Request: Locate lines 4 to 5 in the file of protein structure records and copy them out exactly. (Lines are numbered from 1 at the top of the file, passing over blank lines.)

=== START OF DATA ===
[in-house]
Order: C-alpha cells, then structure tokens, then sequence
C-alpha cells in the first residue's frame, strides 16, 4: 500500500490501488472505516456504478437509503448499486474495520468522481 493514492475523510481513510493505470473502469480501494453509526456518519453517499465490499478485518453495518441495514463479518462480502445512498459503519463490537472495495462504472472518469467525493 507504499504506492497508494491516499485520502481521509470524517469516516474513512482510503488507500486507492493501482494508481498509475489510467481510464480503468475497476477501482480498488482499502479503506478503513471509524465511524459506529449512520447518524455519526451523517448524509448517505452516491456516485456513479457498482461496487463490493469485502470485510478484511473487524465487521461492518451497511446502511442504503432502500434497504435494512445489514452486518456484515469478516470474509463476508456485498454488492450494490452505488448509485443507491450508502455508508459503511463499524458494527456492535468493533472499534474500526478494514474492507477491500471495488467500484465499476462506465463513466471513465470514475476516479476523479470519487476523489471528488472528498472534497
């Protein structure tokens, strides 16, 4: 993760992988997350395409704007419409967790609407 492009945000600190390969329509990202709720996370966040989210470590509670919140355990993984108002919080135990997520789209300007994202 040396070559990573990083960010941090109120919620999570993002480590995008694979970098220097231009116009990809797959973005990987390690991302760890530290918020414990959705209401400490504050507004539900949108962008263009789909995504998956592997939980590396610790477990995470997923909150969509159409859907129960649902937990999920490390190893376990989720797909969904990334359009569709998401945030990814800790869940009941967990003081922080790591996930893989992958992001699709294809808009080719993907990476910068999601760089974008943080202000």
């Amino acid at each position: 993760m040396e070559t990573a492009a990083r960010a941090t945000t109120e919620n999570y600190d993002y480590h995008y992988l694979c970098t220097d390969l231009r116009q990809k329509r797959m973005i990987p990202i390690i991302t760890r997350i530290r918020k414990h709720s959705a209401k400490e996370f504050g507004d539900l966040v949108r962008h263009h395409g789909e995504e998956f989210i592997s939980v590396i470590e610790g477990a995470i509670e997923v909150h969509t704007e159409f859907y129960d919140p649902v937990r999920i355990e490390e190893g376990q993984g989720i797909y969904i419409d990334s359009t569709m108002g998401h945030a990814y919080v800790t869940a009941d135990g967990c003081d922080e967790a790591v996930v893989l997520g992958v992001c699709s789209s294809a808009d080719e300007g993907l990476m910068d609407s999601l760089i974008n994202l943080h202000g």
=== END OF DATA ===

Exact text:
């Protein structure tokens, strides 16, 4: 993760992988997350395409704007419409967790609407 492009945000600190390969329509990202709720996370966040989210470590509670919140355990993984108002919080135990997520789209300007994202 040396070559990573990083960010941090109120919620999570993002480590995008694979970098220097231009116009990809797959973005990987390690991302760890530290918020414990959705209401400490504050507004539900949108962008263009789909995504998956592997939980590396610790477990995470997923909150969509159409859907129960649902937990999920490390190893376990989720797909969904990334359009569709998401945030990814800790869940009941967990003081922080790591996930893989992958992001699709294809808009080719993907990476910068999601760089974008943080202000």
């Amino acid at each position: 993760m040396e070559t990573a492009a990083r960010a941090t945000t109120e919620n999570y600190d993002y480590h995008y992988l694979c970098t220097d390969l231009r116009q990809k329509r797959m973005i990987p990202i390690i991302t760890r997350i530290r918020k414990h709720s959705a209401k400490e996370f504050g507004d539900l966040v949108r962008h263009h395409g789909e995504e998956f989210i592997s939980v590396i470590e610790g477990a995470i509670e997923v909150h969509t704007e159409f859907y129960d919140p649902v937990r999920i355990e490390e190893g376990q993984g989720i797909y969904i419409d990334s359009t569709m108002g998401h945030a990814y919080v800790t869940a009941d135990g967990c003081d922080e967790a790591v996930v893989l997520g992958v992001c699709s789209s294809a808009d080719e300007g993907l990476m910068d609407s999601l760089i974008n994202l943080h202000g």